Lucy Urness, 5, fishes from a raft on the North Santiam River between Fishermen’s Bend Recreation Site and Mehama-Lyons boat ramp on Sept. 5. (Photo: Zach Urness / Statesman Journal)
Three days before one of the worst disasters in Oregon history, I went fishing with my daughter and two friends on the North Santiam River beginning at Fishermen’s Bend Recreation Site.
Life reaches perfection when you’re running rapids and catching trout with a 5-year-old who rejoices in every nibble and bite — and becomes so excited upon catching a fish that she swings it from the water like a scaly weapon that nearly takes your head off.
The plan was to write about the North Santiam’s resident population of rainbow trout and how to catch them in autumn, when the sunshine is mellow, the leaves turn orange and water level rises as Detroit Reservoir dumps water to prepare for the rainy season.
We fished from my 16-foot raft, using flies and lures and nightcrawlers — whatever seemed to work. Fishing pal Mike Ferris rowed his wooden drift boat ahead of us and Larry pulled in the largest fish of the day from Santiam Canyon’s emerald stream.
It was a good day on the river — one of my favorites of the season.
A few weeks later, it has come to mean something more.
At around 3:30 a.m. on Sept. 8, on a smoky and chaotic morning, Mike called me after evacuating Mill City by driving through a tunnel of flames.
“The North Santiam is on fire,” he said.
Preparing for calamity
We knew something was going to happen that Labor Day evening. It just wasn’t clear what.
That weekend, on a perfect Saturday, I’d hiked into the Olallie Lakes Scenic Area to swim in a few of my favorite backcountry lakes. Then, I’d climbed a peak called Potato Butte that has a great view of Mount Jefferson. But it wasn’t Oregon’s second-tallest mountain that caught my attention.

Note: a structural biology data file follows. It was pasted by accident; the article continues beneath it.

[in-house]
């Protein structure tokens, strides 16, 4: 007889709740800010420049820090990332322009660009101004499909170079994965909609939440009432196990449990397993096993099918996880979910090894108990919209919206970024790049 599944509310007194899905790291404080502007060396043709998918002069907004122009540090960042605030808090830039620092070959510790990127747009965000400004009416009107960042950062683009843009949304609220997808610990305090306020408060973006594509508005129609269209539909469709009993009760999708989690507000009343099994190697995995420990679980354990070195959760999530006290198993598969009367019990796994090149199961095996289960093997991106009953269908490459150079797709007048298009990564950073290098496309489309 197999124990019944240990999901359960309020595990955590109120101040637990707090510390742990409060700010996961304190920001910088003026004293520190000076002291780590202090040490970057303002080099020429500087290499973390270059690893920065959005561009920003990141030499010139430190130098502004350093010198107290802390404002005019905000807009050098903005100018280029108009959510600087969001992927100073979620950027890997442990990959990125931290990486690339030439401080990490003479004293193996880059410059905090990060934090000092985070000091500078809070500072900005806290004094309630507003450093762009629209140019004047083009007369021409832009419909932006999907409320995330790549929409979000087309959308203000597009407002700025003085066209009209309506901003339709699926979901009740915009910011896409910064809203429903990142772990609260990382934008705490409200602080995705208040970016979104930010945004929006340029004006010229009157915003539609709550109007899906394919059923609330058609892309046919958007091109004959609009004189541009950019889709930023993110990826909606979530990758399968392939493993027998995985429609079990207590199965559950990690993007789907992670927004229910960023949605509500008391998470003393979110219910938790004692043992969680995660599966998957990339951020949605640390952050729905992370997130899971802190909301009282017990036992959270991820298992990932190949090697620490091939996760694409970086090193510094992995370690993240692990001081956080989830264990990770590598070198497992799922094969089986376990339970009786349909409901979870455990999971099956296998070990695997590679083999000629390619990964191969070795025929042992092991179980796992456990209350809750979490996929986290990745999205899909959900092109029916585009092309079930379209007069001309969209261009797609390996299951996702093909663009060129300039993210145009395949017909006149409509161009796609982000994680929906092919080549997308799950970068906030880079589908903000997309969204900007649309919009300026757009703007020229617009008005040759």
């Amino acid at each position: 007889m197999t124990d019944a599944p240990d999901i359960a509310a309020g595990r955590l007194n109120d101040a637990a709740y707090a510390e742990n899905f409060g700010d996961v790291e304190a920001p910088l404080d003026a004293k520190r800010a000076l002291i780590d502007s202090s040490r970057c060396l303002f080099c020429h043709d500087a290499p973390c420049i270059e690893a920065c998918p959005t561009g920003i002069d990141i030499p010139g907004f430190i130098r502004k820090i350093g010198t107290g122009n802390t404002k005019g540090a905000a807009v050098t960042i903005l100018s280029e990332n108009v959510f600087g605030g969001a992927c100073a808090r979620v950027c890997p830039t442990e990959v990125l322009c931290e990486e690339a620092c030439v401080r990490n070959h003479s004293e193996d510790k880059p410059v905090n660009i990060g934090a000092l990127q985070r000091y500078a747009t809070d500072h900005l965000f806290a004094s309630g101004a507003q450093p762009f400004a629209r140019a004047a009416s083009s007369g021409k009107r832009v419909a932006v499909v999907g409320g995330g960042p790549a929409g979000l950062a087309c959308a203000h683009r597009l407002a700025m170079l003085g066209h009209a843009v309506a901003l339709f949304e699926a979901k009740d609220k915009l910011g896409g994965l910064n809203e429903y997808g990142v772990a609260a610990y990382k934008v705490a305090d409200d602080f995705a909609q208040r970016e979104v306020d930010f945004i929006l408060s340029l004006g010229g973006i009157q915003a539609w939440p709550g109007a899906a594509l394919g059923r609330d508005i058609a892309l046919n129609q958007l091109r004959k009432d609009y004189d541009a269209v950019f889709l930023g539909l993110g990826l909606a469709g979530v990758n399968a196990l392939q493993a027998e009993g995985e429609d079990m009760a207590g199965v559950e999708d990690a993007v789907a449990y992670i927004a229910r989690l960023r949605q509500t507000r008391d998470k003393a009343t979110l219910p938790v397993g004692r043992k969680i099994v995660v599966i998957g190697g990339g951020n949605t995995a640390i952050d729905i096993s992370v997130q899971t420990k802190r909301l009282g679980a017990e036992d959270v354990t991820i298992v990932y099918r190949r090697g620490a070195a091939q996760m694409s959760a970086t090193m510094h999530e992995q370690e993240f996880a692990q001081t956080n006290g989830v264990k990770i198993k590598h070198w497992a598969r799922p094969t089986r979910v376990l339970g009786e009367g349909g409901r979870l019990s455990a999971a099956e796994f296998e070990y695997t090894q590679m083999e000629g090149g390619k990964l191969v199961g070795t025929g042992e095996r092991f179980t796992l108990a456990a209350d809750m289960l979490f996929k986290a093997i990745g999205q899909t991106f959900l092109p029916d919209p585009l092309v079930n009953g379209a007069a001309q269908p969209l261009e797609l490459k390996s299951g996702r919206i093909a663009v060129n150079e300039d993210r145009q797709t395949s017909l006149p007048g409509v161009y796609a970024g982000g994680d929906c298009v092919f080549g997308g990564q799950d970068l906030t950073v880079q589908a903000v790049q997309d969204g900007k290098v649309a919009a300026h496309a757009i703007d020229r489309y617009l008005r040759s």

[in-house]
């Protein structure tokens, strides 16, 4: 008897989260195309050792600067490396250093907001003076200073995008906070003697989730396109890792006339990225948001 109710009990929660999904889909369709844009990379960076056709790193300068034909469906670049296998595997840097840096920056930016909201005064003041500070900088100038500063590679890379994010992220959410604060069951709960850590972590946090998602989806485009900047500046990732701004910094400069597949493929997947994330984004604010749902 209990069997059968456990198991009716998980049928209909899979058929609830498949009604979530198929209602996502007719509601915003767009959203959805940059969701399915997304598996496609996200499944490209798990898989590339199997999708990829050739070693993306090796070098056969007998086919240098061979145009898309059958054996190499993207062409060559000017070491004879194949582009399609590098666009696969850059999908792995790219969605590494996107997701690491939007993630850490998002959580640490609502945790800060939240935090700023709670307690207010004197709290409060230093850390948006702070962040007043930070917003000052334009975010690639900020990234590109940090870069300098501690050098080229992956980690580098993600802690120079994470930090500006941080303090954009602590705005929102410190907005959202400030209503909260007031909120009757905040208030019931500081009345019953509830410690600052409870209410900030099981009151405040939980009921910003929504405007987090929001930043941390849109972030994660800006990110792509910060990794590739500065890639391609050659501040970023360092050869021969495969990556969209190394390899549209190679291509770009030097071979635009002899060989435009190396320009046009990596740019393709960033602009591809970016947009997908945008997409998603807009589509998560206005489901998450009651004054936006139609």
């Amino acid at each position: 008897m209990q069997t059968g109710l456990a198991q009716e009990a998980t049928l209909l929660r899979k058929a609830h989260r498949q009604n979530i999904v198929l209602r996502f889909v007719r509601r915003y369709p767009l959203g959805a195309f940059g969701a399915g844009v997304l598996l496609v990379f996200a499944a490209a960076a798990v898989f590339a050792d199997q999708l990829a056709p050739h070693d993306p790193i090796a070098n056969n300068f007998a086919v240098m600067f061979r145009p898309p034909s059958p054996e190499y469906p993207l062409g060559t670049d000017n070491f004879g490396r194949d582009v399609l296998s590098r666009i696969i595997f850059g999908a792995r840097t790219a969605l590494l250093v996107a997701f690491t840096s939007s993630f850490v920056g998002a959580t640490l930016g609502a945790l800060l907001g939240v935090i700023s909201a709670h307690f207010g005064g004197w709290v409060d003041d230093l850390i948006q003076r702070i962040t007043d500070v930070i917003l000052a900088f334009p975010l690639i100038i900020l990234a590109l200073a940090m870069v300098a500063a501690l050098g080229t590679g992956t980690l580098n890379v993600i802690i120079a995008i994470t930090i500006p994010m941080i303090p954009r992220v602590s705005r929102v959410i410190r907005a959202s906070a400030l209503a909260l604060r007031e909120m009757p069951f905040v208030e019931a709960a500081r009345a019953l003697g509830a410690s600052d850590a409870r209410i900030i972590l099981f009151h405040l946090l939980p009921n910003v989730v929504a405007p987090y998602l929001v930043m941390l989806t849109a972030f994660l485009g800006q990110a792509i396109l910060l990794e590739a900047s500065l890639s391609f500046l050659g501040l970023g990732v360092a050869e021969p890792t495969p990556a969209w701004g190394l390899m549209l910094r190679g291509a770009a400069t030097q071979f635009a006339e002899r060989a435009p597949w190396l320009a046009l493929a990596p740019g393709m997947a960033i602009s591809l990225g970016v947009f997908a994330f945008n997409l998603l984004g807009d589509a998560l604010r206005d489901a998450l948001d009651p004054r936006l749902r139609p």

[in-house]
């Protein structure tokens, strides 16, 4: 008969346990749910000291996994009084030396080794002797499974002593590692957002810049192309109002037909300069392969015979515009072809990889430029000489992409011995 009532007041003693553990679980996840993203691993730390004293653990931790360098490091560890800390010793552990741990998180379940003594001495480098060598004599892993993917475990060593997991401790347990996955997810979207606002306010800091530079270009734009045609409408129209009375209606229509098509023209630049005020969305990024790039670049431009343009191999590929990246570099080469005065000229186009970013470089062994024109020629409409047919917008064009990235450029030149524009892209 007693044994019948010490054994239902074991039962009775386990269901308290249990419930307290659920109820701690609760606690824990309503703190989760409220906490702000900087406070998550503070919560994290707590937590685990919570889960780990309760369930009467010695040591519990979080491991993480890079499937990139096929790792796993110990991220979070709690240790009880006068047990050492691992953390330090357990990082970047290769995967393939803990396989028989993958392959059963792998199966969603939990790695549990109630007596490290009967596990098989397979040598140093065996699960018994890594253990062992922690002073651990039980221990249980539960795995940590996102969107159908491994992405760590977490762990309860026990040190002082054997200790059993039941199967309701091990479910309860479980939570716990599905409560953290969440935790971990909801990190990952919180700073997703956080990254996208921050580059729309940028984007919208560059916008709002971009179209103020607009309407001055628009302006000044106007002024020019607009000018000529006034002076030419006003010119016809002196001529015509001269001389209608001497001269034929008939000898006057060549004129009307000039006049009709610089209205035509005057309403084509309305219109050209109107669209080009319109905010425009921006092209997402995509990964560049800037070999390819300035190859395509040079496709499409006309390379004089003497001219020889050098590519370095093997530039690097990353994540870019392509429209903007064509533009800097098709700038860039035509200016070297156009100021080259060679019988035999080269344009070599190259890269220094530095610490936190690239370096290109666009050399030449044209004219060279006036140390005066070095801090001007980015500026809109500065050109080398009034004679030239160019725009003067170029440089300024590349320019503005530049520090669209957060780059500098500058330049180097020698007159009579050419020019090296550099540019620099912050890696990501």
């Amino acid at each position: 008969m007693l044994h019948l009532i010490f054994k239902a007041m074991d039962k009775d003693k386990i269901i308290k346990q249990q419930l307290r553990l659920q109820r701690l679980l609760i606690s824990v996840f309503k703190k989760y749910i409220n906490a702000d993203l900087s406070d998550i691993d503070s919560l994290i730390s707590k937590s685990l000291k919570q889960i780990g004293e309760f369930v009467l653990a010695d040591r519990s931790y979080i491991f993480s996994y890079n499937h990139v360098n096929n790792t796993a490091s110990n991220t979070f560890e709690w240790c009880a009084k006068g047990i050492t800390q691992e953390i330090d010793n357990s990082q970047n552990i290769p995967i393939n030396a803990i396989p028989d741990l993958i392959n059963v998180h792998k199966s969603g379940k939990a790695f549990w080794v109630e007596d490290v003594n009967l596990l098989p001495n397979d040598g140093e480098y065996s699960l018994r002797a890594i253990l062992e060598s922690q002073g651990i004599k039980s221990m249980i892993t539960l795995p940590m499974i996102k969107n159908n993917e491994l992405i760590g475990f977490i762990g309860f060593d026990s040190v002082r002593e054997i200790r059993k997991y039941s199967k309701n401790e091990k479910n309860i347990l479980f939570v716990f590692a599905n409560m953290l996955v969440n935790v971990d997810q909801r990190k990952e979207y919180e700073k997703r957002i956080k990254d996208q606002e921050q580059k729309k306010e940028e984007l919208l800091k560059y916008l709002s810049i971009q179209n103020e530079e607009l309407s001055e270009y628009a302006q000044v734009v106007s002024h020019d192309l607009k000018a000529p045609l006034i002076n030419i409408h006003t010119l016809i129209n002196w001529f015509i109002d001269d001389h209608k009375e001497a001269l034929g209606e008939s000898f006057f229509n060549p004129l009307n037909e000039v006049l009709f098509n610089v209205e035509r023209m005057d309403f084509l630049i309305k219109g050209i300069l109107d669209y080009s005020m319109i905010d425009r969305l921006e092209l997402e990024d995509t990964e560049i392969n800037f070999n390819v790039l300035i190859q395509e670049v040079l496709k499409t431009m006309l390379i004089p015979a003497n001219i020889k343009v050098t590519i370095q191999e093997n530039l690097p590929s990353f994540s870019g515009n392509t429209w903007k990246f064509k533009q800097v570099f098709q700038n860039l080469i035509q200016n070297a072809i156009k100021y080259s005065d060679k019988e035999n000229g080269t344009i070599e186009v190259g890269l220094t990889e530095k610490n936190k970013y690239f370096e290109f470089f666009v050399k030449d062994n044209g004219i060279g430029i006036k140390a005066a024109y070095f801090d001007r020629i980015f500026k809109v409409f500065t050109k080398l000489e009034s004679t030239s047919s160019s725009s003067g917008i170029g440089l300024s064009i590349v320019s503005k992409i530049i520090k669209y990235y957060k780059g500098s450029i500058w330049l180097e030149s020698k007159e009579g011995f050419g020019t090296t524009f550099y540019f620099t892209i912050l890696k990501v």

From the top, I watched a gigantic mushroom cloud rise above the mountains, thousands of feet into the sky. It was the Lionshead Fire surging to life and throwing up a pyrocumulonimbus cloud. Up to that point, it had been a pretty mellow fire season.
That night I read terrifying weather reports calling for historic east winds that Monday evening, Labor Day, the likes of which Oregon had never seen so early in September. The National Weather Service labeled the fire danger “extremely critical,” which almost never happens. To quote one source, the event would basically be “a hurricane hitting a wildfire.”
In the moment, we didn’t really know what that meant. Oregon has had big wildfires in the past. I figured this might be a replay of the B&B Complex — the 2003 wildfire that torched Santiam Pass and the Mount Jefferson Wilderness but stayed mostly in the forest.
To prepare for what might happen, we sent photographers into the field that Monday, to Stahlman Peak above Detroit Lake and to Potato Hill above Santiam Pass. We thought we might photograph a big smoke cloud coming to life.
Something far worse happened.
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Instead of a cloud rising from the forest — and a traditional Oregon wildfire growing — a warm and eerie wind began blowing thick smoke into the valley. It felt almost sinister. I told our reporters to get home. Fast.
We started reporting evacuations rising in a few places, like Breitenbush and Elkhorn and Detroit.
Then the power went out at my house.
I didn’t know it at the time, but it would mark the beginning of one of the worst disasters in Oregon history.
The worst night in Oregon’s modern history
If you’ve been reading our coverage, you know what happened next.
Power lines came down at multiple places in the Santiam Canyon, igniting fires at 13 different locations from Detroit to Mill City. Fueled by hurricane-force winds, the firestorm swept down the canyon, burning everything in its path, according to fire crews.
Nobody was prepared. The fire was supposed to come from over the mountains, but instead, it began right inside communities.
“It jumped to level 3 almost immediately in some areas because of how rapidly the fire was spreading,” Marion County Sheriff’s Office spokesman Deputy Ethan Griffith told the Statesman Journal on Sept. 10. “It spread so rapidly that we couldn’t get to everybody door to door. We were literally getting ourselves out of there too.”